You’re at work. Your job needs you to stare at a screen the whole day to get it done. You suddenly find that you are feeling sleepy halfway through the day, tired and unable to focus. Your eyes start to get sore, and you think to yourself, could it be your computer screen making me feel this way?
The bad news is, yes it does.
We are surrounded by screens constantly. It could be your phone or watching the latest episode of Game of Thrones. But some screens, especially when you have a job to do, are just unavoidable.
We all know that sitting in front of a computer all day long isn’t healthy. It causes headaches, blurry vision and makes us tired, cranky and sometimes, even fat.
Scientists have actually classified this as a proper disorder called computer vision syndrome (CVS). It is simply labelled as that tired, strained feeling your eyes get after a day in front of a computer screen. In countries like the USA, CVS affects some 64% to 90% of office workers, and can even be diagnosed by a doctor.
The condition likely doesn’t cause permanent eye damage, but it can still affect computer your comfort. The most common symptoms of CVS include eye strain, redness, irritation or dryness, a burning feeling in the eyes, blurred or double vision after computer use, headaches and neck and shoulder pain.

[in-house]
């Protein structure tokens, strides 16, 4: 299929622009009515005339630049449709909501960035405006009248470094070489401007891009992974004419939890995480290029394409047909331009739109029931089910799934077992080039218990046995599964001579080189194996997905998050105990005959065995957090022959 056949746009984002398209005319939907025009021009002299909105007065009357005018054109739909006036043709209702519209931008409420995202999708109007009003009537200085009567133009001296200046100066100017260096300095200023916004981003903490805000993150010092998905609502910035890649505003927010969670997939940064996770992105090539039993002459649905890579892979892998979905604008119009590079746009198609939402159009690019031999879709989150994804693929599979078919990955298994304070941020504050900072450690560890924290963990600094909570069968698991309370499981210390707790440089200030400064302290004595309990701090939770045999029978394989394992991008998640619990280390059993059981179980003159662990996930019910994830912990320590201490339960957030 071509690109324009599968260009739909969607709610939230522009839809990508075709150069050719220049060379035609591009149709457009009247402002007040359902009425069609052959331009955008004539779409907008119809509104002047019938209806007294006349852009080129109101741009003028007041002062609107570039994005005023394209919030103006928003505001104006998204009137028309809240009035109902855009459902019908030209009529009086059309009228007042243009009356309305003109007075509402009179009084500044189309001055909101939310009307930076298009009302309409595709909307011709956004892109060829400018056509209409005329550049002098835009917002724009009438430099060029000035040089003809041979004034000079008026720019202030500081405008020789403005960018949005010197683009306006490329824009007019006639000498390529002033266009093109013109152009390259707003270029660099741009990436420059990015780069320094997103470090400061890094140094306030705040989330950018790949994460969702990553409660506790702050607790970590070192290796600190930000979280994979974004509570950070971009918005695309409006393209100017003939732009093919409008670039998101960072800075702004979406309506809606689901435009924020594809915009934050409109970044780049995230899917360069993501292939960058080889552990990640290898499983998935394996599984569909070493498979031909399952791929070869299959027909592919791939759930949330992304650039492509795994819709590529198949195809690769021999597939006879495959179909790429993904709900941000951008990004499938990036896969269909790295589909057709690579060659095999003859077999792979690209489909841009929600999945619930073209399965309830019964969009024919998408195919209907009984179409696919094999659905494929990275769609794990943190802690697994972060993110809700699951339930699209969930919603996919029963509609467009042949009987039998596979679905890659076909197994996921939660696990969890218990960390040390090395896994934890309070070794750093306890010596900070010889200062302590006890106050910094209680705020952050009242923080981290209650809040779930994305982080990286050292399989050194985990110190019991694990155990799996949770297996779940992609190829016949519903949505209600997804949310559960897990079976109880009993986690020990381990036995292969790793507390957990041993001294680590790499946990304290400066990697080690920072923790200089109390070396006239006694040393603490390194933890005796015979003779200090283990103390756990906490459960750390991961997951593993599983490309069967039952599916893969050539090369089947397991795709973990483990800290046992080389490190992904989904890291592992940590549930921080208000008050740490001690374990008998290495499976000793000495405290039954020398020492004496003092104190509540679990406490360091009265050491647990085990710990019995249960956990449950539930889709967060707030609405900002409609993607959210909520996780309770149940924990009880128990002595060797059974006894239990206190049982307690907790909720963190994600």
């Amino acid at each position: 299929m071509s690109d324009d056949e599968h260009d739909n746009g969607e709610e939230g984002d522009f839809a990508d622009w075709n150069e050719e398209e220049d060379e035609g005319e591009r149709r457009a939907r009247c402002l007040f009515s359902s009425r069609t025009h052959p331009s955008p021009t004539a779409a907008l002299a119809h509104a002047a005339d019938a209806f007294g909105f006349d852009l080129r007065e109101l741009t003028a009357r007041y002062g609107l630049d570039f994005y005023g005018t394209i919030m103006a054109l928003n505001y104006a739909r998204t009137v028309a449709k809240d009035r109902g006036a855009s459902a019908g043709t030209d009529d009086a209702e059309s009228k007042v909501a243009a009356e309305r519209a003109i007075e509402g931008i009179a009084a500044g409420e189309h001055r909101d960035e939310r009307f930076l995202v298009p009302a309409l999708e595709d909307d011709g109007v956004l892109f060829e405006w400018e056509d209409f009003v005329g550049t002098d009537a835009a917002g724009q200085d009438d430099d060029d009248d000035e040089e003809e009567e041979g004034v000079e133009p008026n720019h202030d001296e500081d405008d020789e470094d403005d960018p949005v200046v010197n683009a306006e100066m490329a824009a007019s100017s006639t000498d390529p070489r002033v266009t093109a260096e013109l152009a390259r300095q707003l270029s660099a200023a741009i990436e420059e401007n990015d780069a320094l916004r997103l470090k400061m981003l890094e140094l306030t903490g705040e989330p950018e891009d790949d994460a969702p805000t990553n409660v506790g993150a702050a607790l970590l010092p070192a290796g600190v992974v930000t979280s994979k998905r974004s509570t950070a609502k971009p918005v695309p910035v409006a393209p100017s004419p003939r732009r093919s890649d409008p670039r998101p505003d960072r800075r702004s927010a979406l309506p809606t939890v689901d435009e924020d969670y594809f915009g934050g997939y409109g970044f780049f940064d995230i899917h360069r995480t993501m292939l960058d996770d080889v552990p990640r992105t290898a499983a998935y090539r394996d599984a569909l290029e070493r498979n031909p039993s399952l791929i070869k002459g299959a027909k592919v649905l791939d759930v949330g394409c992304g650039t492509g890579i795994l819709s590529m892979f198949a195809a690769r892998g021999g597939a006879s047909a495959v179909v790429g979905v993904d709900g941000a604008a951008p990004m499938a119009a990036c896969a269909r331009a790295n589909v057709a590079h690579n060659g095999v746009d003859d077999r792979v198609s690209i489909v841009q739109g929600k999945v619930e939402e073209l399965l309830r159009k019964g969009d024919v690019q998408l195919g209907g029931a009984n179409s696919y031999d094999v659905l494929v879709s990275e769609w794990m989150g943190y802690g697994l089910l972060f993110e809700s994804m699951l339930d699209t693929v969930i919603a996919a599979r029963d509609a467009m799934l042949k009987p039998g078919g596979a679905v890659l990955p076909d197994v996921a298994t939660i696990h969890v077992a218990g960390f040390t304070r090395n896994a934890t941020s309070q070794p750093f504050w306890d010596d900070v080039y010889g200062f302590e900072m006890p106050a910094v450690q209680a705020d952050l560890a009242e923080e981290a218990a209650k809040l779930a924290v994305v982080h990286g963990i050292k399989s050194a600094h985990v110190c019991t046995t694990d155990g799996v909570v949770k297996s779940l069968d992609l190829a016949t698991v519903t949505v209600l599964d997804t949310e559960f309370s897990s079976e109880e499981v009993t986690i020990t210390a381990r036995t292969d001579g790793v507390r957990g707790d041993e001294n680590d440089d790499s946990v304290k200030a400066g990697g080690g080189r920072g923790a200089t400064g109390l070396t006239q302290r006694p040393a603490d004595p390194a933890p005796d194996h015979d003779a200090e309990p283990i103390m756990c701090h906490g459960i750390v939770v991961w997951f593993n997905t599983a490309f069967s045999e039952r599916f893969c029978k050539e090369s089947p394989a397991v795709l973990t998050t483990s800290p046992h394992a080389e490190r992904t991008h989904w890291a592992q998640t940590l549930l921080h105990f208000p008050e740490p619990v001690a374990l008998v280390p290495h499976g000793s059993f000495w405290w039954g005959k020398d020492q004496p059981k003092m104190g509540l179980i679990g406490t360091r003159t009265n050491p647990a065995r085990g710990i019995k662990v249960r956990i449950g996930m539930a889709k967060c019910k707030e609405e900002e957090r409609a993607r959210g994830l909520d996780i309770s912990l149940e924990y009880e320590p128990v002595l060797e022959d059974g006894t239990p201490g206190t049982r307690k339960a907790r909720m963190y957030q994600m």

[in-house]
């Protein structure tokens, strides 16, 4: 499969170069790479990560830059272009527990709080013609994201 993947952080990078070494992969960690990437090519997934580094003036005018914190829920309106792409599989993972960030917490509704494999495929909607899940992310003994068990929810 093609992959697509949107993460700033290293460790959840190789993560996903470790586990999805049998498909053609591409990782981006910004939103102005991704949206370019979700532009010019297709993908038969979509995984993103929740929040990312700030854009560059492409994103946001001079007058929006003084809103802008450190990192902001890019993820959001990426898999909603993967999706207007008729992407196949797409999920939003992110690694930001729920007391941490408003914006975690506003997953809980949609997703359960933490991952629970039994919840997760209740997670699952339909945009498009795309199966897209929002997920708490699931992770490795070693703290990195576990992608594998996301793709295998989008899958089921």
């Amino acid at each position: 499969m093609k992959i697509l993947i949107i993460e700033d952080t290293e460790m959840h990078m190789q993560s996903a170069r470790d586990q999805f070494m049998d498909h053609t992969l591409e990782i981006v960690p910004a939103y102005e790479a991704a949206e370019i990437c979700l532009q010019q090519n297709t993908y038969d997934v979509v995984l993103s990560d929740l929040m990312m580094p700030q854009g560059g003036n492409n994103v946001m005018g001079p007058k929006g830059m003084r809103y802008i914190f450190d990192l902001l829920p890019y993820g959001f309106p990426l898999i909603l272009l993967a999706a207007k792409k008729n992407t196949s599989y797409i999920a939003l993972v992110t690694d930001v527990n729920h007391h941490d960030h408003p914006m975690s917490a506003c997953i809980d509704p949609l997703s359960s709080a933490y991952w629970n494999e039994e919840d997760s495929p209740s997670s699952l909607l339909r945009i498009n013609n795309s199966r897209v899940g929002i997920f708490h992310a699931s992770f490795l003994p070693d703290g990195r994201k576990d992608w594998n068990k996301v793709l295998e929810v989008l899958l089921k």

So if you are feeling that your energy is taking strain from staring at a screen the whole day, try these easy tricks to help ease your symptoms:
Reposition your computer. The screen should be about an arm’s length away and positioned directly in front of your face, not off to the side. Position the monitor so its center is 10-20cm. below your eyes, which allows the neck to relax while you read and type.
Blink constantly. It should prevent dry eyes. If that doesn’t work, consider using lubricating eye drops. Also make sure air vents aren’t blowing on your face (this can dry out the eyes), and use a humidifier if the room is super dry.
Take regular work breaks. Stand, stretch or just look off into the distance, away from the computer, every 15 minutes or so to give the eyes a break.
Clean the monitor regularly. Dust can decrease screen sharpness, making the eyes work harder.
Move your computer monitor away from the window. Too much light, or glare, is the greatest source of eyestrain for computer users. No matter where your computer screen is relative to a window, adjustable shades, curtains or blinds should be used to effectively control light throughout the day. Avoid facing an un-shaded window, as the difference in brightness between the screen and the outdoors may cause eye stress and discomfort.